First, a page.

• • It’s not about having enough time, money, people, or experience.\n• Limited resources force you to make do with what you’ve got.\n• Having no room for waste forces you to be creative\n
  • • Southwest flies only 737s, unlike most airlines.\n• Easier training, more versatility with staff—they can work any flight. etc...\n• Fewer parts—the same parts fit all their planes.\n• Lower cost—easier to run.\n• By embracing constraints they made it easier on themselves\n
  • • You can’t do everything you want to do and do it well.\n• Sacrifice some of your darlings for the greater good.\n• Many “great ideas” are pretty lame after you gain some perspective\n
  • • Pixar has a track record of creating block-buster films.\n• They cut dozens of good scenes and dialogue to focus on telling a better story\n• The results of those sacrifices... every computer animated film they release has been a runaway success.\n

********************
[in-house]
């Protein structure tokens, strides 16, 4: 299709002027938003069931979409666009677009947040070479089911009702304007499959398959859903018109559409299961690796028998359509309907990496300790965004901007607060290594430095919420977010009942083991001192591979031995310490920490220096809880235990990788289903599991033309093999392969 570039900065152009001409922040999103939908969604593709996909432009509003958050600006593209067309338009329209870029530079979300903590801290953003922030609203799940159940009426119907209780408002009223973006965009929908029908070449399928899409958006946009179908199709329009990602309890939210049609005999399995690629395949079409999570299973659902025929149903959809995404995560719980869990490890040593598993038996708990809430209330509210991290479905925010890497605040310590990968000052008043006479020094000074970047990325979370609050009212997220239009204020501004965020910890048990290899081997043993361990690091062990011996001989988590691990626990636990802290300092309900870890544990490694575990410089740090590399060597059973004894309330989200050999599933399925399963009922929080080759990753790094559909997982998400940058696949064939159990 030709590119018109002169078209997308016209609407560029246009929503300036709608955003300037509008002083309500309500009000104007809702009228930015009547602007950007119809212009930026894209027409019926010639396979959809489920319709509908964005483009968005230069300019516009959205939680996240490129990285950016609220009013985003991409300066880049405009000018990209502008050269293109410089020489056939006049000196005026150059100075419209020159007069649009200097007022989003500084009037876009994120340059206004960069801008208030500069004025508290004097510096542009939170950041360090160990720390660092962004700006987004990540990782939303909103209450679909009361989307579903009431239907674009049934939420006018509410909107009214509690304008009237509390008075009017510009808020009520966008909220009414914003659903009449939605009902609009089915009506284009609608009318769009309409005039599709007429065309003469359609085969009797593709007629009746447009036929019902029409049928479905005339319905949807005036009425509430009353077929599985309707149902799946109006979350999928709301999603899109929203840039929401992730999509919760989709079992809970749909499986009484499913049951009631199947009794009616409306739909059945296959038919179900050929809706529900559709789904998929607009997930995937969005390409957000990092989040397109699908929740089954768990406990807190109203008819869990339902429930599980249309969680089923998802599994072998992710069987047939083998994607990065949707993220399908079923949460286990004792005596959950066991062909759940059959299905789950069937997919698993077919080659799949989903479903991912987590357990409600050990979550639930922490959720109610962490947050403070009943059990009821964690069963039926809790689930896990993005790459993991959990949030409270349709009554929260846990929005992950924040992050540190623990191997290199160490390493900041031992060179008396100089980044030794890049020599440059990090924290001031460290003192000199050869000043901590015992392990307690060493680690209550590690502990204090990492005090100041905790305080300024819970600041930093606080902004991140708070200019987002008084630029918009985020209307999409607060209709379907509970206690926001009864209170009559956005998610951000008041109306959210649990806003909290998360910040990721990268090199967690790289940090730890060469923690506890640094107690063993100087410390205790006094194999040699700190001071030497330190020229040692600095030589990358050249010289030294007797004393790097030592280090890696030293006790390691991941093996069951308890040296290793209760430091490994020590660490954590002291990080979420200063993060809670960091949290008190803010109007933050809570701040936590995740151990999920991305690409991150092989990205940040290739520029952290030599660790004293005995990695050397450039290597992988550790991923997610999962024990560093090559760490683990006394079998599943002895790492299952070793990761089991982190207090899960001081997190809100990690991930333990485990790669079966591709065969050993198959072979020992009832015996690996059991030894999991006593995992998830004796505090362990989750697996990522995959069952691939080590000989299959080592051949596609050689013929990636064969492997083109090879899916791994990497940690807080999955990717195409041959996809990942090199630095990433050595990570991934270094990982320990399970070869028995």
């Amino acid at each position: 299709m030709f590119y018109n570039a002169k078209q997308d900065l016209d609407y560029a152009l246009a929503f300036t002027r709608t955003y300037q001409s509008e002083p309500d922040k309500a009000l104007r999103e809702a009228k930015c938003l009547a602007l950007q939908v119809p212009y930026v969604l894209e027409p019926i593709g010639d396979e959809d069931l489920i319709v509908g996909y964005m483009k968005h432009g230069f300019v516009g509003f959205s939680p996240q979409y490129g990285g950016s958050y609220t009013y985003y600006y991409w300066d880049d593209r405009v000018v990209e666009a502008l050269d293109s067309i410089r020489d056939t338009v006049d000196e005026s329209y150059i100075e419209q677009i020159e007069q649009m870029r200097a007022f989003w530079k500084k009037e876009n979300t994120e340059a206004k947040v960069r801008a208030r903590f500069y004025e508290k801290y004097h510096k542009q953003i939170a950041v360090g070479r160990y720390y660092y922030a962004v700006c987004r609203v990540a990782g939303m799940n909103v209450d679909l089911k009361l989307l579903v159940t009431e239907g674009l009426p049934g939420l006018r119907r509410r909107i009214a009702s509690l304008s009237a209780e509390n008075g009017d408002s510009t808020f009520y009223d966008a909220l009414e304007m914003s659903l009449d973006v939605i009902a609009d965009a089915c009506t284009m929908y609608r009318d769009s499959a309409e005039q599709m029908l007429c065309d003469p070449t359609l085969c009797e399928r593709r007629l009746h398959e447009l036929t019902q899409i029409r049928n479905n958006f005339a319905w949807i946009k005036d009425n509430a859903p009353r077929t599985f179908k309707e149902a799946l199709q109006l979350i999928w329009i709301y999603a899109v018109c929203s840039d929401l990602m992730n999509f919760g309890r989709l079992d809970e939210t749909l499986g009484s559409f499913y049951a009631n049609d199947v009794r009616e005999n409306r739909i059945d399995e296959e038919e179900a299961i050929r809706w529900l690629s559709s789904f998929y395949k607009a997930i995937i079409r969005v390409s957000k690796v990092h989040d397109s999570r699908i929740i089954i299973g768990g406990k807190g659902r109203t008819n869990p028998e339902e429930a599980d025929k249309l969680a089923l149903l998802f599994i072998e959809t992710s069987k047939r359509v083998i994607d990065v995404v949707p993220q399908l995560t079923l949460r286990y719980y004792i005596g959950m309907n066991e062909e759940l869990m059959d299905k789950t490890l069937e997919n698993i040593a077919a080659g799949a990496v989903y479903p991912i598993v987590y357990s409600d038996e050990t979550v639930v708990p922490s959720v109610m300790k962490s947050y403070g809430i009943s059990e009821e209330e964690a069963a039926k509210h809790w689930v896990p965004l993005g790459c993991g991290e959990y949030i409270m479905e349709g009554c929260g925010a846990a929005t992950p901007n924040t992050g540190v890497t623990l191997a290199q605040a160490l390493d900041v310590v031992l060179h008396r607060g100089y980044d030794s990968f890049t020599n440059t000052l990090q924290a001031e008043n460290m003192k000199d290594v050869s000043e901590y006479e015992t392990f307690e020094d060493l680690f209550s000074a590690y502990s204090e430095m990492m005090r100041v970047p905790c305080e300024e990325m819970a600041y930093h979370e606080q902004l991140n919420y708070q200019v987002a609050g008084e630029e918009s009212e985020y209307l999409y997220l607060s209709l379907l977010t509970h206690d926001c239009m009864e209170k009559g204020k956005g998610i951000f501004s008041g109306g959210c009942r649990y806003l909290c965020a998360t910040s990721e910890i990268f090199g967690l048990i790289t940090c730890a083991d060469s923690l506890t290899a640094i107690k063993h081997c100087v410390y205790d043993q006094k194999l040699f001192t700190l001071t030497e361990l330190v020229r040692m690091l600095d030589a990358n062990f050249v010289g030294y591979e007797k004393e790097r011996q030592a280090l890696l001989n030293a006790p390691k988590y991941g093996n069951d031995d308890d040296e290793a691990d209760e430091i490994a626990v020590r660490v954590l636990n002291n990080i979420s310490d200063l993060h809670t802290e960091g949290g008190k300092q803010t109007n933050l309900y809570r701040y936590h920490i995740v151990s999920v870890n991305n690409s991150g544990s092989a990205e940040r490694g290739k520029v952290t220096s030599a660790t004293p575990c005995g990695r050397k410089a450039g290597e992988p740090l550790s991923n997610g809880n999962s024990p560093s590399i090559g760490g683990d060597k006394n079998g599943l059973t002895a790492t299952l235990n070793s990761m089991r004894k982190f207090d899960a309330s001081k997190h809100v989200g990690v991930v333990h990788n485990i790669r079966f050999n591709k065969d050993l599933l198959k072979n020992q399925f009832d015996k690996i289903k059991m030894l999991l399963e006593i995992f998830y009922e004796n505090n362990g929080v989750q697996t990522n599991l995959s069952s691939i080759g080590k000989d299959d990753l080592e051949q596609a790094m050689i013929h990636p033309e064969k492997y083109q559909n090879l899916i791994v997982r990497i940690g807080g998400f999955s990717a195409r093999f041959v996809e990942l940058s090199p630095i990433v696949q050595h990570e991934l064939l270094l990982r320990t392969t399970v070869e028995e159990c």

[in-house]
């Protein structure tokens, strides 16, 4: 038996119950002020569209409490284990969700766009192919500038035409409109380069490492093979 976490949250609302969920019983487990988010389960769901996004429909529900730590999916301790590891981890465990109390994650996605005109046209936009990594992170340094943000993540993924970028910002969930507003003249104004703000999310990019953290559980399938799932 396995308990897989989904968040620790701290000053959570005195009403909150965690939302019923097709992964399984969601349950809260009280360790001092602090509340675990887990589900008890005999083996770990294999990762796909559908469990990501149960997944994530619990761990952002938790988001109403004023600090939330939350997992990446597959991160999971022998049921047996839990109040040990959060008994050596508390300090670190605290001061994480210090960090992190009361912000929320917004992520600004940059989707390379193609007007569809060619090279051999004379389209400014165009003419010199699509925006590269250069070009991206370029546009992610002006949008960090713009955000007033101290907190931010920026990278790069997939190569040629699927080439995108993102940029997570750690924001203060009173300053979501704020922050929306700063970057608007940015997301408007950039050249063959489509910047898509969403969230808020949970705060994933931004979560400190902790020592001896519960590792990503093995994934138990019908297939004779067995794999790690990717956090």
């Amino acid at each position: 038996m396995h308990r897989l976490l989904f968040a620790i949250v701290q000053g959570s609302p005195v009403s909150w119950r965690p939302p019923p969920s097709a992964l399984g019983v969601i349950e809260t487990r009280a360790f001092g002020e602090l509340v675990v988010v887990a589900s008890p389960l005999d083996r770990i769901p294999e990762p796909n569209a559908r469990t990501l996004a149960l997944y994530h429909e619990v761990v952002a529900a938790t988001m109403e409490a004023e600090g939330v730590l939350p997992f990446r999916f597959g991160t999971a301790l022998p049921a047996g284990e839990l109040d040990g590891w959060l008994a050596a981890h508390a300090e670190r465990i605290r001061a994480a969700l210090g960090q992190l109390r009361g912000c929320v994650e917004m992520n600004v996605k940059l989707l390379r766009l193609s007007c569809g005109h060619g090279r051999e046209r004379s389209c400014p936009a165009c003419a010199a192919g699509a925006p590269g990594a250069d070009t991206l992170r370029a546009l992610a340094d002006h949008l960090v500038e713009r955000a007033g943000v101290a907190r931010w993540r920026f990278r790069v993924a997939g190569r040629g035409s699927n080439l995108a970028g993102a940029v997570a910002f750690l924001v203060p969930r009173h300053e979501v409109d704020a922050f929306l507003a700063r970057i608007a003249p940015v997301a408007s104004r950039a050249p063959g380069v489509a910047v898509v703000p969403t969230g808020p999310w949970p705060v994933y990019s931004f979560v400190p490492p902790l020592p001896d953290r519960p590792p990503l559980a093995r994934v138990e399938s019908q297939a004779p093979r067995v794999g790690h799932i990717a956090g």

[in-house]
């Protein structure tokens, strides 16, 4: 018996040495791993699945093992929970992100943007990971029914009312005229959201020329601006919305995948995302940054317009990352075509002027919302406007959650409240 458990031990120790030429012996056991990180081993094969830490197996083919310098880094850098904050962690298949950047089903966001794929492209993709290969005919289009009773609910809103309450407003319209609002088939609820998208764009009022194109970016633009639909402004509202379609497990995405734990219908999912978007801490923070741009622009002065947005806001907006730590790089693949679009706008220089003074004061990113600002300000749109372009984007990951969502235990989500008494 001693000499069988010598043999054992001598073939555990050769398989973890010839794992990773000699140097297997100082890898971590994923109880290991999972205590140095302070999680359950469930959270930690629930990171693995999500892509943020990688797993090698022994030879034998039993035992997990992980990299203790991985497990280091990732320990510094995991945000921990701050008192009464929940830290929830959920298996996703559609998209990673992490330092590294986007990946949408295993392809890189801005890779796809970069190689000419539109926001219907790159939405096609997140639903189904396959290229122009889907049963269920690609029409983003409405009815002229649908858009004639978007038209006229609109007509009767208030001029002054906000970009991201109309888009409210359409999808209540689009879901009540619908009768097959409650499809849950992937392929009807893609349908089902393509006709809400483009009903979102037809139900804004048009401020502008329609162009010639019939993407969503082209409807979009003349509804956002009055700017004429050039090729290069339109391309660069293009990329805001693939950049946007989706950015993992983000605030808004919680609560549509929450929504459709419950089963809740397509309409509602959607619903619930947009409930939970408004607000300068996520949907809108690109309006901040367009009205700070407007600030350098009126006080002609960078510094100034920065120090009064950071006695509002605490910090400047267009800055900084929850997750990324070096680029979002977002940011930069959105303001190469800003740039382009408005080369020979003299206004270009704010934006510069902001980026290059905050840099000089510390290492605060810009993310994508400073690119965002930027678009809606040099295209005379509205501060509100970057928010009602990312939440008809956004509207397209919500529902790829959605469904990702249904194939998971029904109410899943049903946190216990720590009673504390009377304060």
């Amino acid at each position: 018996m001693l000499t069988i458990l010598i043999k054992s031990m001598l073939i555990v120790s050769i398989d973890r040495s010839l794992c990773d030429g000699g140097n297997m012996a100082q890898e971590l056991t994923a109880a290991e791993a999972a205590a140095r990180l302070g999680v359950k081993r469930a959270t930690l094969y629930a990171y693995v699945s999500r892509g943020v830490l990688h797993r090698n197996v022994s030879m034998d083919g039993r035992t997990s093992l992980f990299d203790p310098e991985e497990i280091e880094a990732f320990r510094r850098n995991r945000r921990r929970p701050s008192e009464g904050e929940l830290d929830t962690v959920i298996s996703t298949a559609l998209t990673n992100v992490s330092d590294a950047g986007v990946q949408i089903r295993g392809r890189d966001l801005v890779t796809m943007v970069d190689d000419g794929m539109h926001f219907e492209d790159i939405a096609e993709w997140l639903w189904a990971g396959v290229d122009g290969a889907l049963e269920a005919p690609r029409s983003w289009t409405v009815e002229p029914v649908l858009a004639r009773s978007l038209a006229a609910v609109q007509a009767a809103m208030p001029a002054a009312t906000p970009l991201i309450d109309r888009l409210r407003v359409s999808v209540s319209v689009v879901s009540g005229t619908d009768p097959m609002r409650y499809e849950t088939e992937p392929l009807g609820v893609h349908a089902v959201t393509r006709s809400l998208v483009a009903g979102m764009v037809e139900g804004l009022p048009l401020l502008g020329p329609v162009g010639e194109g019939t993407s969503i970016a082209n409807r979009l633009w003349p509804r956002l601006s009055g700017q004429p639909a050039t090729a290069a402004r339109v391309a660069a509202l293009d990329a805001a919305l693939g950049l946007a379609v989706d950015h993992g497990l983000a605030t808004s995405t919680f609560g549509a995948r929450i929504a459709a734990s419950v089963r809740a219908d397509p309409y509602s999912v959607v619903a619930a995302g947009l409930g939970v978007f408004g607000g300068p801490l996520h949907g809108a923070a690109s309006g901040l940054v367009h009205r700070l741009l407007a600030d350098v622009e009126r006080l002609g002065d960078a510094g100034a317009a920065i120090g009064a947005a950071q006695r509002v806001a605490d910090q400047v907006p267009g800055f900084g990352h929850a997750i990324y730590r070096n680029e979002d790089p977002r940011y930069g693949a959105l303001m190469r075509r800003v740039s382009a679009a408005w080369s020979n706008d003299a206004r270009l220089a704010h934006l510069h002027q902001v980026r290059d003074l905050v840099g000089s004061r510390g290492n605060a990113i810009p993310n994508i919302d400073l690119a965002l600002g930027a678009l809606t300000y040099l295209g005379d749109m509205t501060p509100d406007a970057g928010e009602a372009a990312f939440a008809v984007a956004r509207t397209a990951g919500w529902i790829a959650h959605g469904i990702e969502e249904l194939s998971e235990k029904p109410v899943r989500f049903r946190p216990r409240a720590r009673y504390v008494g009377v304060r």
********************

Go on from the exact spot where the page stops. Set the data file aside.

• • Ignore what you “could do” and “want to do” and focus on what you “have to do”\n• Ask, “Which part of this equation can’t be removed?” Start there.\n• Everything else you do depends on the foundation, make it the best it can be.\n
  • • The most important part of a hot dog stand is not the condiments... it’s the hot dog\n• You can focus on providing all the condiments, a fancier cart, better signage, etc...\n• While those things may enable to you to be more versatile, they aren’t the hot dogs.\n
  • • Details do make the difference, but nail the basics first.\n• Don’t worry about things you don’t have to, until you have to.\n• It’s hard to predict which details are important until you have something real\n